Goal from mark

A goal from mark is a former scoring move in rugby football. It occurred when a player "marked" the ball by making a fair catch and shouting "mark". From this position the player could not be tackled. The player then had the option of a free kick, which could be taken as a place-kick, drop-kick, punt, or tap kick. It was possible to score a goal from a place-kick or drop-kick.

The goal from mark was seldom seen for a number of reasons: the kicking team would have had to make the mark comfortably within range of the opponents' goal, usually implying a gross error on the part of a defending player. The player making the mark would presumably have considered a drop goal attempt from open play less likely to succeed than a goal from the mark. The defending team were allowed to advance as far as the mark, meaning that the kick had to be attempted from still further away, and were moreover permitted to charge the attempted kick as soon as the ball was placed on the ground, the kicker started to run up, or offered to kick the ball. The points awarded for a goal from mark initially varied between three and four points as point scoring rules evolved in rugby. In the 1900s, the goal from mark was fixed at three points and it remained set at this amount until the rule's eventual abolition. The goal from mark was a goal-scoring option distinct from the drop goal. The latter was worth four points in rugby union until 1948 when its value was also reduced to three points.

Under the original laws promulgated by Rugby School (from 1845 onwards), a touch-down behind the opposition's goal-line was followed by a "punt out", in which a member of the attacking team punted the ball backwards from the goal-line to a teammate, who could then catch the ball, make a mark (as from a fair catch), and then place the ball for a kick at goal. This was originally the only means by which a goal could be scored following a touch-down. The option of a place-kick in line with the touch-down (as in a modern conversion) appeared in the first Rugby Football Union laws of 1871.[1] The RFU would abolish the punt-out from goal in 1883.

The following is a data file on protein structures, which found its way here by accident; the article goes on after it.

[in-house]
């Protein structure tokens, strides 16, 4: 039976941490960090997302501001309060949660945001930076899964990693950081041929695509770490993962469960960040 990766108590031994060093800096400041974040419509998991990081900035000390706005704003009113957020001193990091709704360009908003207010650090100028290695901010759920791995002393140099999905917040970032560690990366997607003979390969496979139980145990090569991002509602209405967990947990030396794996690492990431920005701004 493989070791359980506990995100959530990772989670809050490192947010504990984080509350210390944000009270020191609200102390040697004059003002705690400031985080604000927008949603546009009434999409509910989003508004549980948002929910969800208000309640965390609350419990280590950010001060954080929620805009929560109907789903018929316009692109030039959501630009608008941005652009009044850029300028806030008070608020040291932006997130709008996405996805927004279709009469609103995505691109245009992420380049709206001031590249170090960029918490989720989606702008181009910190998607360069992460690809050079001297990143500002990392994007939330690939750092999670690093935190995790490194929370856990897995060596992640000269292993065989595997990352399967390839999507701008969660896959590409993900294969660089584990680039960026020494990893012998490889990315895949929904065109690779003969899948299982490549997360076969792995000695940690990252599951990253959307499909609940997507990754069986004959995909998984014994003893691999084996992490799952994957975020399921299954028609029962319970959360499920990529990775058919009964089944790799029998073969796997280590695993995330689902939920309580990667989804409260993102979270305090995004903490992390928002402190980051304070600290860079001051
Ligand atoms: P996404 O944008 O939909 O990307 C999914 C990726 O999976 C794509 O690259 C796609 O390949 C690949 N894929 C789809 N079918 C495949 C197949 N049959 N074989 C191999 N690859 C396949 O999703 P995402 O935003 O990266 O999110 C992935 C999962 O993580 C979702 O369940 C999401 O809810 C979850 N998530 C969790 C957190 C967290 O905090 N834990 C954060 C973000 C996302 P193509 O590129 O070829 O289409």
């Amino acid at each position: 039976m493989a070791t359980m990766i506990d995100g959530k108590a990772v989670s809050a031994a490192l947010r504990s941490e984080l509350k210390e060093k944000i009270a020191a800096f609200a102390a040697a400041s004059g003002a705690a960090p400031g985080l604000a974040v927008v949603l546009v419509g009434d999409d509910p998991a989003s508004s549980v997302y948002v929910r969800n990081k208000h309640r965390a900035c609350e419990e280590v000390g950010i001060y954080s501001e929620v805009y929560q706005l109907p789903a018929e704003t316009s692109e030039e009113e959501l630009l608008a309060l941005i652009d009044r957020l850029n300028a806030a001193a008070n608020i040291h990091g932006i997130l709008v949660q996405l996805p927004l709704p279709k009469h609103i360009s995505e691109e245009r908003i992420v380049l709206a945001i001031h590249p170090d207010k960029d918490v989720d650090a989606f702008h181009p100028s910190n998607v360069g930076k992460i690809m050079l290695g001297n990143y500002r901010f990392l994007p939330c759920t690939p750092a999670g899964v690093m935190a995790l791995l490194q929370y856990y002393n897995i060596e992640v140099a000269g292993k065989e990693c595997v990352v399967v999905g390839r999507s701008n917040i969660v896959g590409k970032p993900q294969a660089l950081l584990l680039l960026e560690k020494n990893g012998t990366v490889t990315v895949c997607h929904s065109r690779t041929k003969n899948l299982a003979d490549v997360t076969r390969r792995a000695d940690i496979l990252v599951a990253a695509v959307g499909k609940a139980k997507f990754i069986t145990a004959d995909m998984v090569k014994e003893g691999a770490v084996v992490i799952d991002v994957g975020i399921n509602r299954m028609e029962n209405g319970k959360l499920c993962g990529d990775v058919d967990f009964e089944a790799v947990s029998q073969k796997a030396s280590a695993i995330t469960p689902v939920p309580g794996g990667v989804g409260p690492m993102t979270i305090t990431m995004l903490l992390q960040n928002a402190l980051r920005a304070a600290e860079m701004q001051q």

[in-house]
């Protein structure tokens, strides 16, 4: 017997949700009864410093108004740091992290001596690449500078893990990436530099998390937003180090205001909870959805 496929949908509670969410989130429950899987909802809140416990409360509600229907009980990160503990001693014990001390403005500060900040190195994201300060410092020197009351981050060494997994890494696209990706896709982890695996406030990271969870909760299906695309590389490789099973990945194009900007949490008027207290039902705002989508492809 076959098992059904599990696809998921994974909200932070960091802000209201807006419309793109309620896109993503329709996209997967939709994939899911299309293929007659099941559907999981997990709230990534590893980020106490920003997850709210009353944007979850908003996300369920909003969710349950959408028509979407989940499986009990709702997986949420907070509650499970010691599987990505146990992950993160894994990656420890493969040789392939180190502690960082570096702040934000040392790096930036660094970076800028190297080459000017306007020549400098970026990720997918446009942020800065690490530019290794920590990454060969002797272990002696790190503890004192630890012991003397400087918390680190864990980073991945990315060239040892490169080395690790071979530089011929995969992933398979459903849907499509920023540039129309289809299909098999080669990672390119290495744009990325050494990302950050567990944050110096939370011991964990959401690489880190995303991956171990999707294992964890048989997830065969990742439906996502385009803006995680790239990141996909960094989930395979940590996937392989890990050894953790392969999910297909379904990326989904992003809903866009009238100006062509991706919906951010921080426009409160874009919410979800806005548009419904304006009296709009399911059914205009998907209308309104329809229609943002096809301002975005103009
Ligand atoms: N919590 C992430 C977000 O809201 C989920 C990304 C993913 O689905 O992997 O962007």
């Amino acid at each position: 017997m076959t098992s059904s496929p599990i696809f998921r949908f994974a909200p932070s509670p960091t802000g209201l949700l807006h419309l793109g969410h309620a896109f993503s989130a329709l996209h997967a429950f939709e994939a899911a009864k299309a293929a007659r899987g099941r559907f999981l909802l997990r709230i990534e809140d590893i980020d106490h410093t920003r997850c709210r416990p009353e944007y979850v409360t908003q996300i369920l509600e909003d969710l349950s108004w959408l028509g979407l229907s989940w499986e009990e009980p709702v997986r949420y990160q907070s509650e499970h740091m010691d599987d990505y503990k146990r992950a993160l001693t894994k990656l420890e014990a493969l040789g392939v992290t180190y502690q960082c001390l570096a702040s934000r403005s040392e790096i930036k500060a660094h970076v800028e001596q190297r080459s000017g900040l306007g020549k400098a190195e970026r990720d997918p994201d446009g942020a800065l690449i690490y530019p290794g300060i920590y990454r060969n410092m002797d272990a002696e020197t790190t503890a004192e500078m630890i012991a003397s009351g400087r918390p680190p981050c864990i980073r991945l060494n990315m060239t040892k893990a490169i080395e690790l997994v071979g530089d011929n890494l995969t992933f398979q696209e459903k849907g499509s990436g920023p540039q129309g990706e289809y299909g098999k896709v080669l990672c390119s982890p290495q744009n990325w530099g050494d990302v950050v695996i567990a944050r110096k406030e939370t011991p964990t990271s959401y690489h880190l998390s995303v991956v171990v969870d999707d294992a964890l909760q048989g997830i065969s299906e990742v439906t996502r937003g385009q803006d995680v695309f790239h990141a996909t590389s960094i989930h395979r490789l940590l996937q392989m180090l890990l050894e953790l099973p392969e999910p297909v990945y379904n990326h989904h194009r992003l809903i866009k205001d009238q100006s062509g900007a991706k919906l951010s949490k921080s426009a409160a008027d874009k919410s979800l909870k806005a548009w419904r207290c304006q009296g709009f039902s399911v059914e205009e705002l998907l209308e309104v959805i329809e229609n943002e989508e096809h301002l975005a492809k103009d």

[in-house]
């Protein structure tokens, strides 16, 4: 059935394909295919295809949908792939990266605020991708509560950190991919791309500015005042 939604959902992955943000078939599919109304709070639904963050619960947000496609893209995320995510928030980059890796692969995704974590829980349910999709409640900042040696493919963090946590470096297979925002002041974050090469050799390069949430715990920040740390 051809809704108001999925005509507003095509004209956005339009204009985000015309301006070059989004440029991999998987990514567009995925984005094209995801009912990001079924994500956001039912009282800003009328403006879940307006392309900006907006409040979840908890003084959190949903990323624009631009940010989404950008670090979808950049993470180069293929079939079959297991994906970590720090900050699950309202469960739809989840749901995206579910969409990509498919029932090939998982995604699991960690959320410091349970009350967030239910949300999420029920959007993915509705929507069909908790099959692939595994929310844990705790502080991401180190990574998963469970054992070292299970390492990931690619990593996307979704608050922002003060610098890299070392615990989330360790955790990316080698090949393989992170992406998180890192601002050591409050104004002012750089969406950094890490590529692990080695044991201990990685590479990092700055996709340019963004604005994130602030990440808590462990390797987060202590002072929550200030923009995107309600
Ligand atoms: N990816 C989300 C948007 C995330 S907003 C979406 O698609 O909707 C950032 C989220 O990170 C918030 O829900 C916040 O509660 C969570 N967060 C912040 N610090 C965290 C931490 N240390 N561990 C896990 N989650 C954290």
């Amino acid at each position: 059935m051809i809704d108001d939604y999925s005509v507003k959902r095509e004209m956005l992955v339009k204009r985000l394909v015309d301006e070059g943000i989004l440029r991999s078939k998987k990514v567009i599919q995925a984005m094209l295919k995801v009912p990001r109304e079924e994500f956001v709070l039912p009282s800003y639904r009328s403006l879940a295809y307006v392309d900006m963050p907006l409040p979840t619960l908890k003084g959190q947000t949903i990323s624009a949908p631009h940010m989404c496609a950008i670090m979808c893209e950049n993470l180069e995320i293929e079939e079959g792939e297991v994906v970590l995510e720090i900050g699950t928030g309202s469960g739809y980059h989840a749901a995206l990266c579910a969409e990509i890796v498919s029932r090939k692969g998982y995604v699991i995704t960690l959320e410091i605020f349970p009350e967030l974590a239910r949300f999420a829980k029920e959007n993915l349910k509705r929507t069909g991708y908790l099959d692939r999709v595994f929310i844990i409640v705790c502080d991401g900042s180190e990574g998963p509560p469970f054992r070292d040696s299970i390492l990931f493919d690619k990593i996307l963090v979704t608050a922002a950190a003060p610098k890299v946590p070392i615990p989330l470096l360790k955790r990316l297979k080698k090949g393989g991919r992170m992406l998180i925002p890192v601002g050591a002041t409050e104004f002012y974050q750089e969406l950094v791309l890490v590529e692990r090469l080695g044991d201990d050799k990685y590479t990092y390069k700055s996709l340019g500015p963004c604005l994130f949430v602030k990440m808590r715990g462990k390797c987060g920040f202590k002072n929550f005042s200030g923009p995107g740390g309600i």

The goal from mark was removed entirely from rugby league in 1922. The goal from mark was permitted in rugby union games until the free-kick clause was added to the Laws of Rugby Union in 1977, which stipulated that a player could call a mark only in the defender's 22-metre area and only for a "non-scoring" free kick.[2] This clause was applied to northern hemisphere games from September 1977 and for southern hemisphere games from January 1978 and remains part of the rules.

The last goal from a mark scored in an international match was by Romania against France in the 1971–72 FIRA Nations Cup on 11 December 1971.[3]

In other codes of footballEdit

The scoring move continues as the set shot featuring heavily in Australian rules football or the unusual fair catch kick in American football. The original 1863 laws of association football also permitted a free kick from a fair catch, from which a goal could be scored; this provision was eliminated in 1866.[4]

In late 2018, the Gaelic Athletic Association introduced an offensive mark to permit forward players, who had received an aerial pass which had travelled at least 20 metres, to stop play and essentially take a free kick. Despite some resistance, the rule was retained for the 2019 Irish National Football League season.[5]

See alsoEdit

ReferencesEdit

  1. ^ A detailed description of the punt-out / mark / kick procedure is given in the 1862 edition of the laws of Rugby School
  2. ^ John Griffits. "Goals from marks, numbering of players and Sunday internationals". www.espnscrum.com.
  3. ^ Rugby Union - ESPN Scrum - France v Romania at Beziers, Dec 11, 1971
  4. ^ Laws of the game (1863)
  5. ^ https://www.rte.ie/sport/gaa/2019/0128/1025959-mcconville-offensive-mark-kickout-with-early-impact/